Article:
Get Involved in Research - Introduction
This article goes through the various types of research and how students can get involved.
The world of research can seem so big and there’s so much scope for different kinds of research. What exactly does it involve? There are many different things you can do: clinical trials, biological experiments, surveys, articles and what on earth is the difference between quality improvement and an audit?
This article aims to help clear some of these answers up and give you an overview of the main research methods and what they involve which should help you place whatever research you are currently undertaking in the broader scheme of academia, as well as helping you decide what kind of research projects you might want to get involved in in future.
What is Research?
Research is simply solving problems by gathering data and information in an organised way to advance knowledge on a topic.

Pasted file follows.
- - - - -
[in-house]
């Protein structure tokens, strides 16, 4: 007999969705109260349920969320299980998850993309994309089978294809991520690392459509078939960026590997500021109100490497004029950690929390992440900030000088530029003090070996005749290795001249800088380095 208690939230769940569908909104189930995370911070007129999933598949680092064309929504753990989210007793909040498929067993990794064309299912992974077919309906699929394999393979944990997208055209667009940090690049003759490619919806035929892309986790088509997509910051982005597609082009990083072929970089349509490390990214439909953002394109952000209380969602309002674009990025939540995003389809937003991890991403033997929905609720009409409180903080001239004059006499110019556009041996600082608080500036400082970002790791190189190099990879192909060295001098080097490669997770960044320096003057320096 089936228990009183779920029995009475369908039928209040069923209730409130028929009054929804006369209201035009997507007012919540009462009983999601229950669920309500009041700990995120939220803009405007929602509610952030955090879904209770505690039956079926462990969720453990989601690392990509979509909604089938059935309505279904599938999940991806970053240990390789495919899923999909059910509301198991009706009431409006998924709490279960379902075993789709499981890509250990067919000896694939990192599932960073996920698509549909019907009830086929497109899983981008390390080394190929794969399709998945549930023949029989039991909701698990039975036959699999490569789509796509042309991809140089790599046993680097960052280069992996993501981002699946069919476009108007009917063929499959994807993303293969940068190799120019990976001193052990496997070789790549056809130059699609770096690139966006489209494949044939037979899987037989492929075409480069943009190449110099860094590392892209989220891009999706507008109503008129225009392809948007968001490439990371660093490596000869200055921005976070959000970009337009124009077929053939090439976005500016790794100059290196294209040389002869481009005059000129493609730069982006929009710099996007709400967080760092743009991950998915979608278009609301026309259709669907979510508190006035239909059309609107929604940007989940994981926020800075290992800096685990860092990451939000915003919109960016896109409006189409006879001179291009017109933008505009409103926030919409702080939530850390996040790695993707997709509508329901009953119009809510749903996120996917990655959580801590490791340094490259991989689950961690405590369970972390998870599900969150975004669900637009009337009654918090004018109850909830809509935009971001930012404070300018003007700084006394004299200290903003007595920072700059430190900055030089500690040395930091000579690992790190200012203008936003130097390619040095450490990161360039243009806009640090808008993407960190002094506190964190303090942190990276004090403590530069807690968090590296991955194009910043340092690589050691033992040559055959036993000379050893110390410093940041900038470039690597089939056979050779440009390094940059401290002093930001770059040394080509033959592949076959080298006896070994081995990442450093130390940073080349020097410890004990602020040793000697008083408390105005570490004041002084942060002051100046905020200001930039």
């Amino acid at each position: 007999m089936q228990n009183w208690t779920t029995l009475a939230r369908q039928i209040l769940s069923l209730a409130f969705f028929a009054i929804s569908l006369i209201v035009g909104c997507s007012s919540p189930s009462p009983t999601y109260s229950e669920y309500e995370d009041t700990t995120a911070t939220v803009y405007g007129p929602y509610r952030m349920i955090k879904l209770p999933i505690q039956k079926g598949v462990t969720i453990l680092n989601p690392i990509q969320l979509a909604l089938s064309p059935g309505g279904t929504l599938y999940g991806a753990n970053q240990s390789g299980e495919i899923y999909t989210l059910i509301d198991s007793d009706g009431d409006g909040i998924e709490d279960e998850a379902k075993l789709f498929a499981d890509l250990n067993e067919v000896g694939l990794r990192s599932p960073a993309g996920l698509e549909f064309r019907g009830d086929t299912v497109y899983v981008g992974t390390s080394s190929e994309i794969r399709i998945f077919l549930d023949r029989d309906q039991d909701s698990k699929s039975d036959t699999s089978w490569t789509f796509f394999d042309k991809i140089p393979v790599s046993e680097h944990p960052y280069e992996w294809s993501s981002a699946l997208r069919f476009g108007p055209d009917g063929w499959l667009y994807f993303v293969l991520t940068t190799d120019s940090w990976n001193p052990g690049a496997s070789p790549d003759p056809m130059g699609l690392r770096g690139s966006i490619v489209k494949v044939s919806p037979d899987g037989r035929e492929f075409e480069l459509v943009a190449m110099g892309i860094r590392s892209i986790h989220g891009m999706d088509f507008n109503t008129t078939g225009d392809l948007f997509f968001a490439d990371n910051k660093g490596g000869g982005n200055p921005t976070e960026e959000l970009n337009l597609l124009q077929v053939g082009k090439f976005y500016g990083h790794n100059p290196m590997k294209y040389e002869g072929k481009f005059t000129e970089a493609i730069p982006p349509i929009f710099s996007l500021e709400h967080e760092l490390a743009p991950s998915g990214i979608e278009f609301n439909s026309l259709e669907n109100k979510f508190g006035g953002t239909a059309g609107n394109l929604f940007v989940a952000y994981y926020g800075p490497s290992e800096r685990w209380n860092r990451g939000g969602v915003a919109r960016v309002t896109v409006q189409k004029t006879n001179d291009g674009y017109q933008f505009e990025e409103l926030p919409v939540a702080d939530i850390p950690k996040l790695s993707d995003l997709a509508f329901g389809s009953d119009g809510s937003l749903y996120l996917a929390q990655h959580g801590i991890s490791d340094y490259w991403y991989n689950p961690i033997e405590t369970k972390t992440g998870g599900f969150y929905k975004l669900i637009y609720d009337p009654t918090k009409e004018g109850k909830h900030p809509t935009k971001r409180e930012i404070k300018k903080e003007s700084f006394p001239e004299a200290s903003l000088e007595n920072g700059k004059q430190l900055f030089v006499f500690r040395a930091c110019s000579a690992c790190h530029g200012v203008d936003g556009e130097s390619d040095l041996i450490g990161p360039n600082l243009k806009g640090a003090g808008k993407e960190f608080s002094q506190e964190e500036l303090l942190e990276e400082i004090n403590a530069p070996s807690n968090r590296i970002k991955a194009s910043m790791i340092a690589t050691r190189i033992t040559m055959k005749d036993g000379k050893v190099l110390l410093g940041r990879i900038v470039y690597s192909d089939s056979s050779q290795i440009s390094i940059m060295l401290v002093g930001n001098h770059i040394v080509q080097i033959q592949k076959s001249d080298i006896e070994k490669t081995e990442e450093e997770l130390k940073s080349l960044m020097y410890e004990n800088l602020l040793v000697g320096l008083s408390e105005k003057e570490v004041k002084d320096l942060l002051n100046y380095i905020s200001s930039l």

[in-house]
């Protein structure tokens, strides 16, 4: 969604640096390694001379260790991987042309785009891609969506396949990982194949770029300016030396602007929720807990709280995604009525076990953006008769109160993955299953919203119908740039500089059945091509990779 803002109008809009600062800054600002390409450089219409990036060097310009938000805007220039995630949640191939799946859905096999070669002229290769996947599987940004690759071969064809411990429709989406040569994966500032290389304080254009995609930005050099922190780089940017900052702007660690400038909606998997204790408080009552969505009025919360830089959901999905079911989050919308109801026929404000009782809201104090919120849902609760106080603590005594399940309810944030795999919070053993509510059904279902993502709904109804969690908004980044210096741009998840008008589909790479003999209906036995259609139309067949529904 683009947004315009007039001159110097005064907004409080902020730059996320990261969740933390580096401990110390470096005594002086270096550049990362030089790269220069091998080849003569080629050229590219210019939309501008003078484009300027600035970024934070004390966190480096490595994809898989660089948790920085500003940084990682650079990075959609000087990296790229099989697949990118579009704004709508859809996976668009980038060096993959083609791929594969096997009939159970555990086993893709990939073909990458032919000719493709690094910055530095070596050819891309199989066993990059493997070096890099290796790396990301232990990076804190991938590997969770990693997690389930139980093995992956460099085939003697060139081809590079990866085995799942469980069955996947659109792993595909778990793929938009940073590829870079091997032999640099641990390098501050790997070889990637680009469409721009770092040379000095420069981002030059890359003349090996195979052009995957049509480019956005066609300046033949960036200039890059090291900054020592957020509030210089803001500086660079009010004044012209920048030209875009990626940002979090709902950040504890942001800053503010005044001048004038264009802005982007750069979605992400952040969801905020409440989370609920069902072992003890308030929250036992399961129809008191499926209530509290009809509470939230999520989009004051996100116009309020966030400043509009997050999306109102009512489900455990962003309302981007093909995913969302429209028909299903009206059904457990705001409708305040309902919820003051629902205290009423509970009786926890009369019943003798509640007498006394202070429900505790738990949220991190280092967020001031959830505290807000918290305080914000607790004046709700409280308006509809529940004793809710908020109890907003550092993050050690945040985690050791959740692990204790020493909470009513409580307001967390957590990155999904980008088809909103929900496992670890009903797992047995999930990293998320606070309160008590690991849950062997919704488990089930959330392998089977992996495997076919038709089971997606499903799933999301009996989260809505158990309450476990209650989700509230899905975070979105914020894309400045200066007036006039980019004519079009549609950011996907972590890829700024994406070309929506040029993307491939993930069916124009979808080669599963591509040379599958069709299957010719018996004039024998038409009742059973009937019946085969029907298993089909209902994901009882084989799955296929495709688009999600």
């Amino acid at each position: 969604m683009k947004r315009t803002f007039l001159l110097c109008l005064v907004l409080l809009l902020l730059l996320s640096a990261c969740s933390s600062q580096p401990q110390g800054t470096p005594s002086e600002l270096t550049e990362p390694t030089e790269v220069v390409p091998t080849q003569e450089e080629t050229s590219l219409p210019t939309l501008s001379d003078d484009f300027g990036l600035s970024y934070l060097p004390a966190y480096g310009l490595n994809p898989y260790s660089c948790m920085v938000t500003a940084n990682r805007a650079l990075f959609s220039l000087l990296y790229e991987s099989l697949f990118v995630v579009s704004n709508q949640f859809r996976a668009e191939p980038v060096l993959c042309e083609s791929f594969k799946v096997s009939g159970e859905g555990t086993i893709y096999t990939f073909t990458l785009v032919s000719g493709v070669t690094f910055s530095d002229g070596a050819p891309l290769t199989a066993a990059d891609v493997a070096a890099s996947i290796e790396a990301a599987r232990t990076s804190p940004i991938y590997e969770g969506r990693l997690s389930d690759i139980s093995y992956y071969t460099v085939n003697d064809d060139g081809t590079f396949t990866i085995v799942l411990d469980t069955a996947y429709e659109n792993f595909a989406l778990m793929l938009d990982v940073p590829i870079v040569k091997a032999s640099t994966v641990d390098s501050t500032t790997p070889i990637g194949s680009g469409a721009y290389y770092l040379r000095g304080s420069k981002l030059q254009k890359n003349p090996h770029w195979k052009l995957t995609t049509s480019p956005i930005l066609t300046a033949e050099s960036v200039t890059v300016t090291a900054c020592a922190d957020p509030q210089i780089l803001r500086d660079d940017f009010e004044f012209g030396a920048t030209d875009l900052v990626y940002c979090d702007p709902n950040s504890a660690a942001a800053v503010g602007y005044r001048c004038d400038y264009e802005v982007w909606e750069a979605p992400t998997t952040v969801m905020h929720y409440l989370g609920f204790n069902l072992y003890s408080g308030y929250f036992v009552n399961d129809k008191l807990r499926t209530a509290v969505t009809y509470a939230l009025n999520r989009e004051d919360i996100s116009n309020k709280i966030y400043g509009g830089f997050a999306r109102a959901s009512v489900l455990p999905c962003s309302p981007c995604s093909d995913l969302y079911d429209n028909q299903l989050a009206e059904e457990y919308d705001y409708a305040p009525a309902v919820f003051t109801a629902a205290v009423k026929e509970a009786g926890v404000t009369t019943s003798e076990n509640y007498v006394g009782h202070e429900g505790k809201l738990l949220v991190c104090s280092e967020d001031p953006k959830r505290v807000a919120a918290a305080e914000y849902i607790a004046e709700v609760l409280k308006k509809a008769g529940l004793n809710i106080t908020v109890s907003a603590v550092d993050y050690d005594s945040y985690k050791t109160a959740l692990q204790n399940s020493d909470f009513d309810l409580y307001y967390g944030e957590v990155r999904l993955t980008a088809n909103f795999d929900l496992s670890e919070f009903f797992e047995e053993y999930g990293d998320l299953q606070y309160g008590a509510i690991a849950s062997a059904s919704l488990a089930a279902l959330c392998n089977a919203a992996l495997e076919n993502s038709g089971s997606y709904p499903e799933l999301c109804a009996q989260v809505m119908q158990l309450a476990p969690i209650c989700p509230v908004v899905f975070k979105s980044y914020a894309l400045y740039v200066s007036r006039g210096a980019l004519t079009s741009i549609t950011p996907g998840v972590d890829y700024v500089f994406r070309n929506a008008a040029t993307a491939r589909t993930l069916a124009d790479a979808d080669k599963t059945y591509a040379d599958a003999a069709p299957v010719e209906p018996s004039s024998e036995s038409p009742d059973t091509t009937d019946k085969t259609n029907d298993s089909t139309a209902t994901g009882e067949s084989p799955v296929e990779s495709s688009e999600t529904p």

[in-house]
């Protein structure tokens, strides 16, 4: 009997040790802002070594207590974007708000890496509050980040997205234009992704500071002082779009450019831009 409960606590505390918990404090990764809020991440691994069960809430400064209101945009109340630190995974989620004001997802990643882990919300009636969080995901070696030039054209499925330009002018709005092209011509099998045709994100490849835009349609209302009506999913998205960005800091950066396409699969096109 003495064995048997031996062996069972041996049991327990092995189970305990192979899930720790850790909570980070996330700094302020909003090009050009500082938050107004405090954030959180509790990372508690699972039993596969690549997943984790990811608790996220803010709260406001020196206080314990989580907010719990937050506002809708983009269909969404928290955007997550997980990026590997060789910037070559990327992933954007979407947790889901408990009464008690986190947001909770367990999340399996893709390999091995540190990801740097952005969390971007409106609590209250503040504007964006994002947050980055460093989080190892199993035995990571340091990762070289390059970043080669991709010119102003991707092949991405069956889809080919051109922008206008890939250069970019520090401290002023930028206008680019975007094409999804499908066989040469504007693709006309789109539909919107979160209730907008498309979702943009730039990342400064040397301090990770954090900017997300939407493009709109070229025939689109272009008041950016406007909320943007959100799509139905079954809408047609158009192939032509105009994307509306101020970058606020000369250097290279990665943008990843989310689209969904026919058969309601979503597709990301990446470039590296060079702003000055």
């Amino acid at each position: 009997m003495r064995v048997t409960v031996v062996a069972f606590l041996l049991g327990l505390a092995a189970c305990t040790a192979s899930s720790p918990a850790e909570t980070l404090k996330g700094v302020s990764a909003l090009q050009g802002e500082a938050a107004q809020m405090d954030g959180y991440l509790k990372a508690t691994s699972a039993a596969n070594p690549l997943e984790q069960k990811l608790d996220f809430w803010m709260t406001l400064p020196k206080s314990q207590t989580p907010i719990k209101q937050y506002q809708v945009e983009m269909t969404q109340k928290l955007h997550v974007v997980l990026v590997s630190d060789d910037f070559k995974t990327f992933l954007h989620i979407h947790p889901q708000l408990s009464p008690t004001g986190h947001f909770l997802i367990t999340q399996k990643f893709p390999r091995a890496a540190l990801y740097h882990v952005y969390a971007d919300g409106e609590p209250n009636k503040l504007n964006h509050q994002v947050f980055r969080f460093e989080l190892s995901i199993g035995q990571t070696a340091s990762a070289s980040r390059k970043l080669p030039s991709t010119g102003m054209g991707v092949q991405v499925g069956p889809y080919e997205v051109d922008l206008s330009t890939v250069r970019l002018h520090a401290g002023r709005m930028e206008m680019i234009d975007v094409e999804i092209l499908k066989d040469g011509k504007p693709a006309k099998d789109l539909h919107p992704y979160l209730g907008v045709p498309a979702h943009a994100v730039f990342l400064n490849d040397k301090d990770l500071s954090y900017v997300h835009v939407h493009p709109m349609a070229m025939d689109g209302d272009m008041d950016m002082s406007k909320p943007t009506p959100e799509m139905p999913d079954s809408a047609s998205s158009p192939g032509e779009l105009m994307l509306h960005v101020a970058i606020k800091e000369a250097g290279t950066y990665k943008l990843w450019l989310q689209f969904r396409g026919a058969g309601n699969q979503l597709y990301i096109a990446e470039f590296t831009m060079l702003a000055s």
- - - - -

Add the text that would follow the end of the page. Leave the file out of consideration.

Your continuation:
Formally gathering information on a topic can be carried out in different ways:
1. Opinion piece: An opinion piece may take the form of an article. This is similar to an essay with an introduction, your points backed with evidence on a topic and then a conclusion which may call people to action.
2. One patient/event: Information can be gathered from one patient or one event which would be called a case report or case study.
3. Biological process: Information can be gathered through mechanistic studies designed to understand a biological process, the pathophysiology of a disease, or the mechanism of action of an intervention.
4. Original clinical research: Some students conduct original research by producing and collecting data from research control trials, surveys or cross-sectional studies and write this up in a formal manner.
5. Collate existing data: Alternatively, you may choose to collate existing information to summarize the field on a topic using already-published research control trials. This is called a review article, and this forms the highest quality of evidence (systematic review or meta-analysis)
Audits and quality improvement projects are not considered strictly as research. They do however employ principles of research such as a need for ethical considerations and using the appropriate methods. QI and audits both look at healthcare standards and aim to improve them.